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GP Games played - Number of games the team has played
W Wins - Games the team has won, either in regulation or in overtime
L Losses - Games the team has lost in regulation
OTL Overtime losses - Games lost in overtime
PTS Points - Team points, calculated from W, L, T, OTL and SOL; used to determine standings
GF Goals for - Number of goals the team has scored
GA Goals against - Number of goals scored against the team
|Toronto Maple Leafs||48||26||17||5||57||145||133|
Roster 32 PLAYERS
GP Games played - Number of games the player has set foot on the ice
G Goals - Number of goals the player has scored
A Assists - Number of goals the player has assisted in
PTS Points - Scoring points, calculated as the sum of G and A
GP Games played - Number of games the player has set foot on the ice
RECORD Record - Goalie record (W-L-T)
SO Shutouts - Number of games where the goaltender has not allowed a goal
GAA Goals against average - Mean goals-per-game scored on the goaltender
|19/01/2013||TOR 2||vs||MTL 1|
|22/01/2013||FLO 1||vs||MTL 4|
|24/01/2013||MTL 4||vs||WAS 1|
|27/01/2013||NJ 3||vs||MTL 4|
|29/01/2013||WPG 3||vs||MTL 4|
|30/01/2013||MTL 1||vs||OTT 5|
|2/02/2013||BUF 1||vs||MTL 6|
|3/02/2013||OTT 1||vs||MTL 2|
|6/02/2013||BOS 2||vs||MTL 1|
|7/02/2013||MTL 4||vs||BUF 5|
|9/02/2013||TOR 6||vs||MTL 0|
|12/02/2013||MTL 4||vs||TB 3|
|14/02/2013||MTL 1||vs||FLO 0|
|16/02/2013||PHI 1||vs||MTL 4|
|18/02/2013||CAR 0||vs||MTL 3|
|19/02/2013||MTL 3||vs||NYR 1|
|21/02/2013||NYI 4||vs||MTL 3|
|23/02/2013||NYR 0||vs||MTL 3|
|25/02/2013||MTL 1||vs||OTT 2|
|27/02/2013||MTL 5||vs||TOR 2|
|2/03/2013||PIT 7||vs||MTL 6|
|3/03/2013||MTL 4||vs||BOS 3|
|5/03/2013||MTL 3||vs||NYI 6|
|7/03/2013||MTL 4||vs||CAR 2|
|9/03/2013||MTL 4||vs||TB 3|
|10/03/2013||MTL 5||vs||FLO 2|
|13/03/2013||OTT 3||vs||MTL 4|
|16/03/2013||MTL 2||vs||NJ 1|
|19/03/2013||BUF 3||vs||MTL 2|
|21/03/2013||MTL 5||vs||NYI 2|
|23/03/2013||BUF 2||vs||MTL 1|
|26/03/2013||MTL 0||vs||PIT 1|
|27/03/2013||MTL 6||vs||BOS 5|
|30/03/2013||NYR 0||vs||MTL 3|
|1/04/2013||CAR 1||vs||MTL 4|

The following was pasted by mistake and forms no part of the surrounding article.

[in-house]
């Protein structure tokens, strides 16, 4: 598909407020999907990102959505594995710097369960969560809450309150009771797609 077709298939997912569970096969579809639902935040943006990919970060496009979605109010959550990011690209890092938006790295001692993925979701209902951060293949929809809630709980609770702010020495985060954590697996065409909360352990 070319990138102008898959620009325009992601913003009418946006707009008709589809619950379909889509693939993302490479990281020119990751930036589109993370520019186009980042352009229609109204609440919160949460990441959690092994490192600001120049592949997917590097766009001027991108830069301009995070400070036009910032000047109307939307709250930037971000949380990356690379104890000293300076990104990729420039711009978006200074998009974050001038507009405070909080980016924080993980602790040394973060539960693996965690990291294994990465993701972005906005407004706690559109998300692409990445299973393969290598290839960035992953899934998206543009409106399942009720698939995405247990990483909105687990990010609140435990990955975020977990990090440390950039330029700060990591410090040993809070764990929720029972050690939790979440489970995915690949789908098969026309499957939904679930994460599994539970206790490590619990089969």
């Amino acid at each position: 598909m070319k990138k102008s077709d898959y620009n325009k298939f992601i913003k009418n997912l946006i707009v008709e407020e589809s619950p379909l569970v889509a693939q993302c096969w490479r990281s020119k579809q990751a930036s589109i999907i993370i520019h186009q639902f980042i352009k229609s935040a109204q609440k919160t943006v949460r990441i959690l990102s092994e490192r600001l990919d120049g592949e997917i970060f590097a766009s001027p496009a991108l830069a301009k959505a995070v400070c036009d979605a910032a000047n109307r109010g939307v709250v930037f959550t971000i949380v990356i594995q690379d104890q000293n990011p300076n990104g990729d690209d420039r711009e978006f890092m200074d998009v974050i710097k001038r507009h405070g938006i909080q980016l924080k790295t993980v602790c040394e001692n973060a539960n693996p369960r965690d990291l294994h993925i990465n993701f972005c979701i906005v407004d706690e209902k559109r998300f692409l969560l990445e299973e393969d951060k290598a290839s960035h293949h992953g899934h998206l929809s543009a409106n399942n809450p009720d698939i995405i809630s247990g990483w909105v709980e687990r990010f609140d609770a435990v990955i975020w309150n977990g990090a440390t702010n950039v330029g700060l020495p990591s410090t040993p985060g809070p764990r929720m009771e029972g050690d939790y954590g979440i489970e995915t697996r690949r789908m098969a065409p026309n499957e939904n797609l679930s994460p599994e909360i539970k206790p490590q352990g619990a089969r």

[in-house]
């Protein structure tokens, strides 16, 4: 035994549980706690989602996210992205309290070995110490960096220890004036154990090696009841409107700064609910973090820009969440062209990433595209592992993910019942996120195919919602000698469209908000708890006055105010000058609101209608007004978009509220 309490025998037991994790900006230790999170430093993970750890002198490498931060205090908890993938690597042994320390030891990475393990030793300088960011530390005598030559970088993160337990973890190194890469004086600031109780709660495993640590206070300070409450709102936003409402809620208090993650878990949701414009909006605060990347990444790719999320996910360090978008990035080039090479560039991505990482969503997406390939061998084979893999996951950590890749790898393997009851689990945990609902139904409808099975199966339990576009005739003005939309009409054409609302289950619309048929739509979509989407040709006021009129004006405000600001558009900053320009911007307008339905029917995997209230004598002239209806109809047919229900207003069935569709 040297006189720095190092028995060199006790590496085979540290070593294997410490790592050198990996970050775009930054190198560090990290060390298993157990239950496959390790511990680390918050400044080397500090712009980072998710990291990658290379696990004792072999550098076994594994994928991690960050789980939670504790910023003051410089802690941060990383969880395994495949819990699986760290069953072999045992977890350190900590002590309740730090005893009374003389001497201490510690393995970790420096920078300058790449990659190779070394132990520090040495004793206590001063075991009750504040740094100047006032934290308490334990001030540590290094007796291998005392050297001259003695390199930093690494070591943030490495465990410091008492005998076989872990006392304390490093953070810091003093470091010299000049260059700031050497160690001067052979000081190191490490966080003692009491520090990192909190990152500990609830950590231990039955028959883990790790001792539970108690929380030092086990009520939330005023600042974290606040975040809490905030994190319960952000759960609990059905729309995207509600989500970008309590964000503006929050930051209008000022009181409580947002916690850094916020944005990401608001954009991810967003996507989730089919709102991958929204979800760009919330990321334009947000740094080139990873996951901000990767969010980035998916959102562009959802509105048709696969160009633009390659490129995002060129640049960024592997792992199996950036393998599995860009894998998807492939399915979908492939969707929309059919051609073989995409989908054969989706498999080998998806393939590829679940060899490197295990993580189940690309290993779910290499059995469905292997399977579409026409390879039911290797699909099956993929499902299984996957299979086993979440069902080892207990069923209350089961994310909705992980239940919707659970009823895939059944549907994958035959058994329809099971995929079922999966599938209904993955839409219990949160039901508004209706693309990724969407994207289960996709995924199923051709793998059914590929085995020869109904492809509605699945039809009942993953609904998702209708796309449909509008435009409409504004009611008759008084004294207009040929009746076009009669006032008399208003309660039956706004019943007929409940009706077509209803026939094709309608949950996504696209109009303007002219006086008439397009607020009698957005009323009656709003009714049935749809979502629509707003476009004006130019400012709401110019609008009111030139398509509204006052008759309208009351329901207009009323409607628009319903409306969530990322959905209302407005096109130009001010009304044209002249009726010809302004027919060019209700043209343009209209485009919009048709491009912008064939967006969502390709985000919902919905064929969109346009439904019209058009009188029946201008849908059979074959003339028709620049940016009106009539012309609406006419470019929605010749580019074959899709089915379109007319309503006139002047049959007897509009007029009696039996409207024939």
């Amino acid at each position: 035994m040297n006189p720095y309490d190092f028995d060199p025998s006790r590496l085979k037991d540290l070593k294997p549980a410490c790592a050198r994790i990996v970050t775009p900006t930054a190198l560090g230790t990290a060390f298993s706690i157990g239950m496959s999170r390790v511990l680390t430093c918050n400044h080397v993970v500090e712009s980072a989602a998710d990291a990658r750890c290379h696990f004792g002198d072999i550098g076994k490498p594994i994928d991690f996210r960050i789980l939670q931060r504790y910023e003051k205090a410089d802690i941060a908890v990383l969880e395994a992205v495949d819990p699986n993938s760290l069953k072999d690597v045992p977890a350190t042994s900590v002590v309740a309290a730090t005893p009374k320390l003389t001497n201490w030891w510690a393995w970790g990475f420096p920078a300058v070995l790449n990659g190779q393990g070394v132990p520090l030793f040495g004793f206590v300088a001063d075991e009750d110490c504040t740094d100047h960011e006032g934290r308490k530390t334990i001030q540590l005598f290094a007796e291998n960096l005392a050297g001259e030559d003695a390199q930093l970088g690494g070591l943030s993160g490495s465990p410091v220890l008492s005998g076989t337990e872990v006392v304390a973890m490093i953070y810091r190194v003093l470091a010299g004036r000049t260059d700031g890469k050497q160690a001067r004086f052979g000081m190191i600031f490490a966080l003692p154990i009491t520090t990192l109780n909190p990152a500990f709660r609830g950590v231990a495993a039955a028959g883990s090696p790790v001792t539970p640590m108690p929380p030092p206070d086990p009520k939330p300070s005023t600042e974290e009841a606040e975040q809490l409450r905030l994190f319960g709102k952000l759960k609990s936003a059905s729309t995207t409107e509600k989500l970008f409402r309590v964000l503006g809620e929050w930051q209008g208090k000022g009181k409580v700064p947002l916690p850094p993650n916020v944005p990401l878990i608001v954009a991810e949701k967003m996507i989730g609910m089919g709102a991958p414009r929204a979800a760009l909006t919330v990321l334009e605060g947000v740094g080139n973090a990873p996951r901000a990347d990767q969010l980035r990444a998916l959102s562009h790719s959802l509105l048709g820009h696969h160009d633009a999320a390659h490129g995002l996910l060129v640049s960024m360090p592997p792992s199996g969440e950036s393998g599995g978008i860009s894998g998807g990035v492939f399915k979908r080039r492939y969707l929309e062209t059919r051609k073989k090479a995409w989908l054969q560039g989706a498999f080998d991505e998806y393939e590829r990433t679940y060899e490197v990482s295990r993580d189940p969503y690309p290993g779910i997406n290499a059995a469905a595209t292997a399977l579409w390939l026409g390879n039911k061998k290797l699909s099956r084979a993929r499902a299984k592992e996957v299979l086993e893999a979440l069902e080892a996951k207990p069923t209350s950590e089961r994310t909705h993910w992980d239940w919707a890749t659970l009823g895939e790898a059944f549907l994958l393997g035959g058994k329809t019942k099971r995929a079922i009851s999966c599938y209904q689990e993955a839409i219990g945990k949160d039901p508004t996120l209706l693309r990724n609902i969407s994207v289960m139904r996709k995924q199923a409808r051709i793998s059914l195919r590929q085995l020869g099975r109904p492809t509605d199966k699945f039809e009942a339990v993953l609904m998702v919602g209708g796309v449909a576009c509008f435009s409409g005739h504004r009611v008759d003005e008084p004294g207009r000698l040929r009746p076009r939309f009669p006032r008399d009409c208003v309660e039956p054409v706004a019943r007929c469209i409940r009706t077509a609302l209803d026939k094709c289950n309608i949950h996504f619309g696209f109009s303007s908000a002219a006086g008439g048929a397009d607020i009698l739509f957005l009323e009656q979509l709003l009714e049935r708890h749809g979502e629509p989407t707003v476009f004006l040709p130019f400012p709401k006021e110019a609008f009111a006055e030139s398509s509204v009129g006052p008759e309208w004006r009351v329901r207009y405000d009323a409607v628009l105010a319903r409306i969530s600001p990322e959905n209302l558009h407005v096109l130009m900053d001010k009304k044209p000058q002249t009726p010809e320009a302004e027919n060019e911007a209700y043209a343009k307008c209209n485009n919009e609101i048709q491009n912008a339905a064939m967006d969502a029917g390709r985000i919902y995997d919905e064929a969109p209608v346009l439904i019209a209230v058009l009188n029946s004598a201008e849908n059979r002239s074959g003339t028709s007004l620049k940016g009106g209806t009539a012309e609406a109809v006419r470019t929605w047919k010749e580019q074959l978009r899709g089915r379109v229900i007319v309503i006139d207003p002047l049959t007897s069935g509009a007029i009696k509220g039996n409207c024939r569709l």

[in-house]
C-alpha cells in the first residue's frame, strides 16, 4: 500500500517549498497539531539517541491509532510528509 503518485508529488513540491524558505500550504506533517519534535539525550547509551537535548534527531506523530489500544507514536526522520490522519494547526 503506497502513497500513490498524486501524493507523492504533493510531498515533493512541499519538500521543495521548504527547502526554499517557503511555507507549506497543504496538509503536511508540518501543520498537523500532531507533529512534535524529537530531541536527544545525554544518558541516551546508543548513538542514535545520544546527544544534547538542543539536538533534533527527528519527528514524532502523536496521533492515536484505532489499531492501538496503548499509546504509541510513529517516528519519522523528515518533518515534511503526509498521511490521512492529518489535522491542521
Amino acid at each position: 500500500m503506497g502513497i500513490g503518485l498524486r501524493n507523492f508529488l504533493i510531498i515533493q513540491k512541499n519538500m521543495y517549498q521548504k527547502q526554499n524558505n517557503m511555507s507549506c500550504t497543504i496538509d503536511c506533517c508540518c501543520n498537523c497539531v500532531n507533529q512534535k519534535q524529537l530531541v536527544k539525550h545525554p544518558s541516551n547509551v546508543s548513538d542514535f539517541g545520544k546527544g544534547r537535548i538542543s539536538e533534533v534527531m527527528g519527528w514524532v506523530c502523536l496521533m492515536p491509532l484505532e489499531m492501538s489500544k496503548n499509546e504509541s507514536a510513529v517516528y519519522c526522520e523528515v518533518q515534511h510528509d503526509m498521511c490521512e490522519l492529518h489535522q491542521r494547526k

|3/04/2013||MTL 3||vs||PHI 5|
|4/04/2013||WPG 1||vs||MTL 4|
|6/04/2013||BOS 1||vs||MTL 2|
|9/04/2013||WAS 3||vs||MTL 2|
|11/04/2013||MTL 5||vs||BUF 1|
|13/04/2013||MTL 1||vs||TOR 5|
|15/04/2013||PHI 7||vs||MTL 3|
|17/04/2013||MTL 4||vs||PIT 6|
|18/04/2013||TB 2||vs||MTL 3|
|20/04/2013||WAS 5||vs||MTL 1|
|23/04/2013||MTL 2||vs||NJ 3|
|25/04/2013||MTL 4||vs||WPG 2|
|27/04/2013||MTL 4||vs||TOR 1|
THE REGULAR SEASONIn just his first season as general manager of the Canadiens, Marc Bergevin quickly demonstrated that he was ready to get to work, adding a few new (and a few old) faces to the lineup via the free-agent market.
After agreeing to terms with the always colorful Colby Armstrong, he managed to add some additional size and muscle in Rangers heavyweight Brandon Prust. On the defensive side of things, a familiar face was added to the squad in Francis Bouillon, who began a third stint in Montreal.
In addition to the new hires, Bergevin also agreed to terms on long-term deals with a few pieces that were already in place, including Carey Price, who signed a six-year contract on July 2. Then came those contracts awarded to forwards Max Pacioretty, who inked a six-year deal, and David Desharnais, who signed a three-year contract.
The 2012-13 NHL season began several months behind schedule due to a work stoppage that halted league business when a lockout was declared on September 15. An agreement between the NHL and NHLPA was finally reached on Jan. 12, 2013, allowing for a 48-game regular season schedule.
Before the start of the lockout-shortened campaign, Bergevin elected to take advantage of the contract buyout option that had been instituted in the new collective bargaining agreement and proceeded to buy out Scott Gomez’s contract.